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Flag-Waving in the Palmetto State

By Barry Martin

When the National Association for the Advancement of Colored People began threatening an economic boycott of South Carolina because of the Confederate Battle Flag flying over the Statehouse in Columbia, tourism officials began to worry.

    After all, the biggest industry in the Palmetto State is tourism. And even though the NAACP hasn't actually voted for the boycott, and in any case didn't intend for it to begin in January, three dozen organizations have already pulled their conventions and meetings from the state.

    But while tourism boosters are frantic, the boycott has begun to pick up support from an unexpected quarter: white supporters of the flag who scarcely conceal their glee at the prospect of fewer African-Americans visiting South Carolina.

    History minded Confederate flag boosters continue to fight those who characterize the banner as a symbol of racism and slavery. But some of the people on their team are turning out to be their own worst enemies, undermining the claim that the flag flies in South Carolina out of reverence for the state's Southern heritage.

    The fight to focus on heritage, not hate, hit a low point at an Oct. 9 rally at the Statehouse, under the shadow of the only Confederate flag flying over a state Capitol. There, former Ku Klux Klan Grand Wizard and Populist Party presidential candidate David Duke promised to bring his family to South Carolina for a vacation in support of the flag if the NAACP moves ahead with its threat.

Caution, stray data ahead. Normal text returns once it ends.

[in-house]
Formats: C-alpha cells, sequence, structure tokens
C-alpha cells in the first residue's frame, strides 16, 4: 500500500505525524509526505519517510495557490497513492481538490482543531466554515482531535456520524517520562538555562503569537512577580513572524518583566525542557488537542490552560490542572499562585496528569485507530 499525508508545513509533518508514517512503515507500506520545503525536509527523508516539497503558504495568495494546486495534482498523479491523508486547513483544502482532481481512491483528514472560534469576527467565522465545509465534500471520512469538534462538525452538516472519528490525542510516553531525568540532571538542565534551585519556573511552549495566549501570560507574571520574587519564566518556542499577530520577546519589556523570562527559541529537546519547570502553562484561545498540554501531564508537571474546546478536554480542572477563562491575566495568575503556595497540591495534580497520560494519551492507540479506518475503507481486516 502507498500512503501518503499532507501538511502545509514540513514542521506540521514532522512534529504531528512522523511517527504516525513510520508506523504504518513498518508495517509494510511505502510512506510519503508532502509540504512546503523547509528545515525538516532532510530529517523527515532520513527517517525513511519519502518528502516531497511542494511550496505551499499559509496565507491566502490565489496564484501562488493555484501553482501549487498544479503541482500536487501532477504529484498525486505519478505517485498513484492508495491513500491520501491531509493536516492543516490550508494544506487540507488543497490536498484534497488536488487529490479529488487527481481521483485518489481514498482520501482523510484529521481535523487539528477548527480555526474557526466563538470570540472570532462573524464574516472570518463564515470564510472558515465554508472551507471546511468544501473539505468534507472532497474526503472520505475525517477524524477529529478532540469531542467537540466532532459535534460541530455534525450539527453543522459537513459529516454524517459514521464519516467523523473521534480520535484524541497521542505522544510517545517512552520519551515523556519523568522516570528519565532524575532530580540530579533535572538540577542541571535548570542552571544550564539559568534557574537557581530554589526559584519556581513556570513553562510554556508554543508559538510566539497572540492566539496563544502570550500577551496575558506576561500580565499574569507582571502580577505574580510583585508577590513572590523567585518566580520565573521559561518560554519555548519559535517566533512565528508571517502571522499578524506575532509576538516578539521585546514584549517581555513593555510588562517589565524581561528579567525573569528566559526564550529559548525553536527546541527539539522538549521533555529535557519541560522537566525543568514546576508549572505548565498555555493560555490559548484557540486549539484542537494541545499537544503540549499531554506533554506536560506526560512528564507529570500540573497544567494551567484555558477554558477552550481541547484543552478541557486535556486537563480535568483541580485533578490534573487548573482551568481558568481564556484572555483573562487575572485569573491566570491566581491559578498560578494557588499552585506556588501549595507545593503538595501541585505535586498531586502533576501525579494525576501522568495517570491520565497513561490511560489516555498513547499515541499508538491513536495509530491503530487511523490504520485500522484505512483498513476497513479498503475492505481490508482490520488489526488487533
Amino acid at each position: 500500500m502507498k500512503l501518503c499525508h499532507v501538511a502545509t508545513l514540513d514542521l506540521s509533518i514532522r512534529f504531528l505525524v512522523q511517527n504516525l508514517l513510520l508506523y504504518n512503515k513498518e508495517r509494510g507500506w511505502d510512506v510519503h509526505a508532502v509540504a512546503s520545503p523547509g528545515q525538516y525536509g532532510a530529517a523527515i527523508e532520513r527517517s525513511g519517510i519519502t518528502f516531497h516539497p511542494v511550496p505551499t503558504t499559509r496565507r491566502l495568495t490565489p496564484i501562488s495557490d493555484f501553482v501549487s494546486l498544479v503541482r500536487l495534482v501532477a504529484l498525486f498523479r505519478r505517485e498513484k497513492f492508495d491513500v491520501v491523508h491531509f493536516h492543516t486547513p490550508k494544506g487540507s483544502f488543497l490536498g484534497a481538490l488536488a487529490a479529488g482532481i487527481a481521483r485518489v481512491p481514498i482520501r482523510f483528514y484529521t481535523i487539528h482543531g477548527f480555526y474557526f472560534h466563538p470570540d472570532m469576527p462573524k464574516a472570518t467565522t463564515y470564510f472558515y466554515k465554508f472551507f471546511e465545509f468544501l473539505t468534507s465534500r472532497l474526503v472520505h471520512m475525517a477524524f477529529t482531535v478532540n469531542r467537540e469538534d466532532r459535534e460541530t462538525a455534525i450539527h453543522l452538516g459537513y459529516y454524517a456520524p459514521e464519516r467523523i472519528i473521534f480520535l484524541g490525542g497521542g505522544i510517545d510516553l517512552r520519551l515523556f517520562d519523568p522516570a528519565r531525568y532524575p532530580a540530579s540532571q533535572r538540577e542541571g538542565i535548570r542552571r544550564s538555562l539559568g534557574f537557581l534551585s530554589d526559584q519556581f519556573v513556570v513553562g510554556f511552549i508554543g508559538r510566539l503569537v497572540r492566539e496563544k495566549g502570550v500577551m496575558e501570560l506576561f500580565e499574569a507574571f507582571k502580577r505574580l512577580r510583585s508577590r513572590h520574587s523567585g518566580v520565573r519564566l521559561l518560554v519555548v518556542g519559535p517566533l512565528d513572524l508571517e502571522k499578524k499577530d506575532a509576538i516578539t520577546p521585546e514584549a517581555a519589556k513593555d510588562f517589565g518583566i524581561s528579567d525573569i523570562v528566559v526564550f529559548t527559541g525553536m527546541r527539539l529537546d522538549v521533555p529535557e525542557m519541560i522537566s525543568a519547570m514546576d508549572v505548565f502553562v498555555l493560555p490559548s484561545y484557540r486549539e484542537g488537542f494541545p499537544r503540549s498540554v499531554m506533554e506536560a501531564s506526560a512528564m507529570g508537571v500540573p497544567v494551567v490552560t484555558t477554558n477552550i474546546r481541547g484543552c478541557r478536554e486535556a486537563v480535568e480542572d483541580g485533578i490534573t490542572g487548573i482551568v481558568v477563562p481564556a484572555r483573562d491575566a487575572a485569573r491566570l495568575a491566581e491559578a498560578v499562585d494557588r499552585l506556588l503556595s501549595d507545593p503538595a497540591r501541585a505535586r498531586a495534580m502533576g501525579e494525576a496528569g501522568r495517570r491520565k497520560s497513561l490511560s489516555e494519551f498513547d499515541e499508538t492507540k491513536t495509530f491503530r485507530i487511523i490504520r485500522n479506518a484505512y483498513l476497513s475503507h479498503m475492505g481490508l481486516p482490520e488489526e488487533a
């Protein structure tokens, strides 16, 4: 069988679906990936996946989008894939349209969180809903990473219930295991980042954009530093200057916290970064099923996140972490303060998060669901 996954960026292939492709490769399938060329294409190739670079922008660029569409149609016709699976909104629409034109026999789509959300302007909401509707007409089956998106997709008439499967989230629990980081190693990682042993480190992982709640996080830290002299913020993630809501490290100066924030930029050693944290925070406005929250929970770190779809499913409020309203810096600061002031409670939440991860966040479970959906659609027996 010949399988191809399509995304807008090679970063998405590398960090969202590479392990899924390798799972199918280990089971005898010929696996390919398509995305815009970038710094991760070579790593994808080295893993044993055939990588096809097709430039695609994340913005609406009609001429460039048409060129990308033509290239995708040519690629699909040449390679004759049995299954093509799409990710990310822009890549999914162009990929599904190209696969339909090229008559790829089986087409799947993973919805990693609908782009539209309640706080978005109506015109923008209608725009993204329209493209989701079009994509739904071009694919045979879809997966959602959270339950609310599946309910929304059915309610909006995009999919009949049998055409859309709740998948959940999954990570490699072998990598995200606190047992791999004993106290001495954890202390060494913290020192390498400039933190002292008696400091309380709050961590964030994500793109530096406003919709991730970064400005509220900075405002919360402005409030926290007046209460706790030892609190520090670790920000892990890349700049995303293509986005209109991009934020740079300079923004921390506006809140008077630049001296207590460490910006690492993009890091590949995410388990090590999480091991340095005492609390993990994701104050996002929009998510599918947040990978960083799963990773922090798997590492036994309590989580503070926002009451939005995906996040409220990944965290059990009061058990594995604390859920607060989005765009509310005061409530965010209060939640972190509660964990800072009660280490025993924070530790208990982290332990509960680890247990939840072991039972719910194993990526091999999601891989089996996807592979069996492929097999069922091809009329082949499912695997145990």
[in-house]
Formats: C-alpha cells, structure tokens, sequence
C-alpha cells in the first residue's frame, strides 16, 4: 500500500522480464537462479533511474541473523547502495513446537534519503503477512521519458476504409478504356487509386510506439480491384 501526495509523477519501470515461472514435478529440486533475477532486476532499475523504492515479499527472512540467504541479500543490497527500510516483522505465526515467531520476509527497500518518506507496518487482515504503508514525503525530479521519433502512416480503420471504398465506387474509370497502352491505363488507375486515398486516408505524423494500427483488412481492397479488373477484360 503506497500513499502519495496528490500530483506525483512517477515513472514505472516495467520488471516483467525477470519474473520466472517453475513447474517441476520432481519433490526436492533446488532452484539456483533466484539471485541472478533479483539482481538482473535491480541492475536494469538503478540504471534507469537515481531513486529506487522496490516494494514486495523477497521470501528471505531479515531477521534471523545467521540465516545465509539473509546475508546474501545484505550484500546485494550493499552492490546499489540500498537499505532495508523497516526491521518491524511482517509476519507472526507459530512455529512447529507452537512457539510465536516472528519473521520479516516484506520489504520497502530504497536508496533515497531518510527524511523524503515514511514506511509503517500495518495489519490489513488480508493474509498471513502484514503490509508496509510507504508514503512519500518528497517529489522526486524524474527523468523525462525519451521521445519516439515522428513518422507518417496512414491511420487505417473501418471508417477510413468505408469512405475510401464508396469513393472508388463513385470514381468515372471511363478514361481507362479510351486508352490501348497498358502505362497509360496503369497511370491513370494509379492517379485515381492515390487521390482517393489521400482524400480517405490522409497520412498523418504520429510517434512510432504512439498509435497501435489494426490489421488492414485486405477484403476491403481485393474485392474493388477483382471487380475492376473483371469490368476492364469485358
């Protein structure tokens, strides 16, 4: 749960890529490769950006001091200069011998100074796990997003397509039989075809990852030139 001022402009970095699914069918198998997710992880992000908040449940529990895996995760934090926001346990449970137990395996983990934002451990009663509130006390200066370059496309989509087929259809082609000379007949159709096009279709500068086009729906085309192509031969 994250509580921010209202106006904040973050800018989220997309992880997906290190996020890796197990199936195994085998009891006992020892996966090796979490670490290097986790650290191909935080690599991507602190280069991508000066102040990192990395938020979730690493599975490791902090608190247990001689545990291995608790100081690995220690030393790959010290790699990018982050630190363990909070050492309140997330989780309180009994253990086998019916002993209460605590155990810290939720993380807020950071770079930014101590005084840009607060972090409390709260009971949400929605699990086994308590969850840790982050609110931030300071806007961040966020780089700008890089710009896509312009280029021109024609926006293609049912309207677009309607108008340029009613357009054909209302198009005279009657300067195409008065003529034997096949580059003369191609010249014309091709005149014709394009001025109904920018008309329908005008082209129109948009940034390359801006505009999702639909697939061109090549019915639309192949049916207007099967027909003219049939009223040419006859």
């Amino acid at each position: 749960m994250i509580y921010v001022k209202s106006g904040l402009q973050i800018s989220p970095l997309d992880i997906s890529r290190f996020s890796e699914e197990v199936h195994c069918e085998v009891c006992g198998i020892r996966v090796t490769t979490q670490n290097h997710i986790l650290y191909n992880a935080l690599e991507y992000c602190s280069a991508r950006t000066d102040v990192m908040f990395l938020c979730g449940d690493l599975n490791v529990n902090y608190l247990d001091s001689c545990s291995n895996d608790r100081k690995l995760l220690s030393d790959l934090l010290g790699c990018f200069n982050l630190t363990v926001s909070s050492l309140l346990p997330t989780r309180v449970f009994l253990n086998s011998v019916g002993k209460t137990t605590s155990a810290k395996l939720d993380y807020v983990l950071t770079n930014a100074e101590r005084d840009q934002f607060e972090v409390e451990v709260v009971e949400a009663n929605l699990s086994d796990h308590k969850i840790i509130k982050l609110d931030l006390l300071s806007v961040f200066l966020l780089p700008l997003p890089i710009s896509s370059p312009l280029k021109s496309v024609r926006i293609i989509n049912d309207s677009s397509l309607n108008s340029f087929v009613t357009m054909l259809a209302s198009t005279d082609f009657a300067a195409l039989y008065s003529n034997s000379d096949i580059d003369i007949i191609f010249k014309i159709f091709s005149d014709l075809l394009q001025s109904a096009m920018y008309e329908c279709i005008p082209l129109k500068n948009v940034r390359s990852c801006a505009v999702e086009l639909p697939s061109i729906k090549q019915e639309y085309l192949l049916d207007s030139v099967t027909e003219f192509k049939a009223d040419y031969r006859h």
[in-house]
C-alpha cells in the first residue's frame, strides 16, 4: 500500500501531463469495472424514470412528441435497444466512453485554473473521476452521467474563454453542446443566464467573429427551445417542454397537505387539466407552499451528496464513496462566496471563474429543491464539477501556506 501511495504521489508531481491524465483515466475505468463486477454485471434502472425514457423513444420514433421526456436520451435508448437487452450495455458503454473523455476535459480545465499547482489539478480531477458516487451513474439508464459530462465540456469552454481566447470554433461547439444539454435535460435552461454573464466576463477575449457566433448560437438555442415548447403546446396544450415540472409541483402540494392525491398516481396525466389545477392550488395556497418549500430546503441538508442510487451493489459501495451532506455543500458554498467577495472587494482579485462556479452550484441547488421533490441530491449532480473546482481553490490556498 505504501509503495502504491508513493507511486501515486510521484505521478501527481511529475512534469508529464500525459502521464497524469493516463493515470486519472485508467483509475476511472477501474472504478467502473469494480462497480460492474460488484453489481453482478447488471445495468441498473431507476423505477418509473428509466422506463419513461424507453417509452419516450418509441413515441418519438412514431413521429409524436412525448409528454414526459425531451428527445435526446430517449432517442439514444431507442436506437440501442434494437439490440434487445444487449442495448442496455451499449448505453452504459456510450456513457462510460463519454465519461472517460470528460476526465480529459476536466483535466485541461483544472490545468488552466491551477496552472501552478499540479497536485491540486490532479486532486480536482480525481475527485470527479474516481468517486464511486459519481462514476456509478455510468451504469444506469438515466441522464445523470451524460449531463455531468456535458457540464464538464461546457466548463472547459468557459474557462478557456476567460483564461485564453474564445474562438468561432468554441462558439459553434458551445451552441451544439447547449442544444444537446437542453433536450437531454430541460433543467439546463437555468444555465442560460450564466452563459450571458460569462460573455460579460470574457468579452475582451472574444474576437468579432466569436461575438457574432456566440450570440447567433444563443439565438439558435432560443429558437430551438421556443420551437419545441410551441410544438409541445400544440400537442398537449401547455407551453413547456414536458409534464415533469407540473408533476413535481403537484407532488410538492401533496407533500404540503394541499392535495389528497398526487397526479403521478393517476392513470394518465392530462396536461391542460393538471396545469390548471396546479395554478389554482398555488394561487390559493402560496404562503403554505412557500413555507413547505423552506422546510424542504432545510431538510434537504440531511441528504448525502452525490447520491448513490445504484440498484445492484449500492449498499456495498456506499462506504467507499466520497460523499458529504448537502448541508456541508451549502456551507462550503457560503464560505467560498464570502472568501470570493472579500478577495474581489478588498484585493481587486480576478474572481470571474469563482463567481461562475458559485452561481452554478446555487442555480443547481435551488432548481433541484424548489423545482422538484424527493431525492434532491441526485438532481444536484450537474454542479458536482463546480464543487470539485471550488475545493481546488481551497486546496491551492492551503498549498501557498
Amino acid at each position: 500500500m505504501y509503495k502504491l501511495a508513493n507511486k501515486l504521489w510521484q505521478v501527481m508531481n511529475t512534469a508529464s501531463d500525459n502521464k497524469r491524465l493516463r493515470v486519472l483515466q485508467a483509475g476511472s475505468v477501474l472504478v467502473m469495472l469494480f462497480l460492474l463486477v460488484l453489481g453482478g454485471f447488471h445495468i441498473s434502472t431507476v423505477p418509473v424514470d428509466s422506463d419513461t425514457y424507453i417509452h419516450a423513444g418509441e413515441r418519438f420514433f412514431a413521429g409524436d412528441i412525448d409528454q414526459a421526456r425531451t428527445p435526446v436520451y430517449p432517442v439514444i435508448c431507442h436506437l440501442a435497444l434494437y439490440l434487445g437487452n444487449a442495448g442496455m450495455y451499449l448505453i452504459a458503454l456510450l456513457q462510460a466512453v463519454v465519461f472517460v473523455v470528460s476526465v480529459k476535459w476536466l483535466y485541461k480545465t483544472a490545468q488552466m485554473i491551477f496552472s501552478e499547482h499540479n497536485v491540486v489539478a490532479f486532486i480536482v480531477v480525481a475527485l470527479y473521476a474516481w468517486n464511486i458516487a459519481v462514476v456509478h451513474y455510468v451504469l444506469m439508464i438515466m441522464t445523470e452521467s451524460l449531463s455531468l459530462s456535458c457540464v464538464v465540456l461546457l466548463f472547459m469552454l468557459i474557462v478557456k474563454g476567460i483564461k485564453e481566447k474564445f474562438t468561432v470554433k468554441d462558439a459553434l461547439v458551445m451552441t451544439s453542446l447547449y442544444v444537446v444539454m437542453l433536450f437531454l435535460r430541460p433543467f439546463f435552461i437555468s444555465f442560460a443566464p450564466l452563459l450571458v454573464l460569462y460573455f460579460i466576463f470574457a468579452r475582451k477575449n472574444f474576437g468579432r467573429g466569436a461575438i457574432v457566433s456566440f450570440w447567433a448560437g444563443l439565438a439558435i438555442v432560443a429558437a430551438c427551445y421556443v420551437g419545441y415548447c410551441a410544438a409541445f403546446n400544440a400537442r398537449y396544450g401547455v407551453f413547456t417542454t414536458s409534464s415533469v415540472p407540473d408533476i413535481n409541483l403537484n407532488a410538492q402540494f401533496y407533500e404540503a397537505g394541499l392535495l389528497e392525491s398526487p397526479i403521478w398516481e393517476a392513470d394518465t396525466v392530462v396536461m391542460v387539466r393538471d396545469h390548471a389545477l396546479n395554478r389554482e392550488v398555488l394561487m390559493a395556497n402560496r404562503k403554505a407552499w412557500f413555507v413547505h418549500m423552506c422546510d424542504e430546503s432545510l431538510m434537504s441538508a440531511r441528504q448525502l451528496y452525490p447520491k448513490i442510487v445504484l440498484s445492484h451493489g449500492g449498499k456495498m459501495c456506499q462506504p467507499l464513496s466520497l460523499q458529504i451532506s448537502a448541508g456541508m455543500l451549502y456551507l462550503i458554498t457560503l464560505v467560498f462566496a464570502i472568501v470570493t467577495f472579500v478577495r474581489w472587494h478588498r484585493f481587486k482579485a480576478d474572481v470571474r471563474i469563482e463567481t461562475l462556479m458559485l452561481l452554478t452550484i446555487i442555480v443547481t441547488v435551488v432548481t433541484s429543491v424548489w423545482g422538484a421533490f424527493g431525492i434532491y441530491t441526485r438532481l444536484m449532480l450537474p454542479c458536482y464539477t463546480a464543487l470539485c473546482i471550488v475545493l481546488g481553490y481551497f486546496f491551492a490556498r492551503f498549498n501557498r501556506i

"And I am telling the NAACP that if they do not give up this fight, I am going to move to South Carolina because I love the people here," Duke thundered to scattered and sometimes tentative and uncomfortable applause.

    Duke's rhetoric was tame, though, compared to that of some other participants in the 300-strong rally. "They are trying to destroy our heritage and culture," said A.J. Barker, North Carolina state chairman of the Council of Conservative Citizens, referring to black opponents of the battle flag. "They are the enemies of God and the enemies of our race, supported by people with baggy pants and earrings in the eyes and noses and other places like in the heart of Africa."

    That sentiment was echoed by Robert Clarkson of Sumter, S.C., who claimed the NAACP boycott has "cut down on shoplifting."

    The Council of Conservative Citizens — called a "hate group" by the Southern Poverty Law Center — plans another rally for November, but could find fewer people willing to stand and cheer for "Dixie." Many of the participants at the October rally, which had been expected to draw more than 1,000 spectators, backed away and quietly left as Duke began to speak.

    Though other CCC members had opposed Duke's appearance, he was nonetheless brought in by a Charleston board member. "David has some good ideas, but he is identified with the Klan," said CCC Chairwoman Frances Bell. "That's not the message we hoped to send."

    The NAACP voted later in October to proceed with the tourism boycott. Already, the NAACP says, 42 state and national organizations have canceled meetings or conventions in South Carolina.

    South Carolina Gov. Jim Hodges, a Democrat who said while campaigning in 1998 that he wouldn't try to remove the Confederate flag from the Statehouse but would instead agree to a "compromise" if passed by the Legislature, is conducting a series of private meetings with lawmakers, business leaders and university officials to discuss the flag and the tourism boycott.
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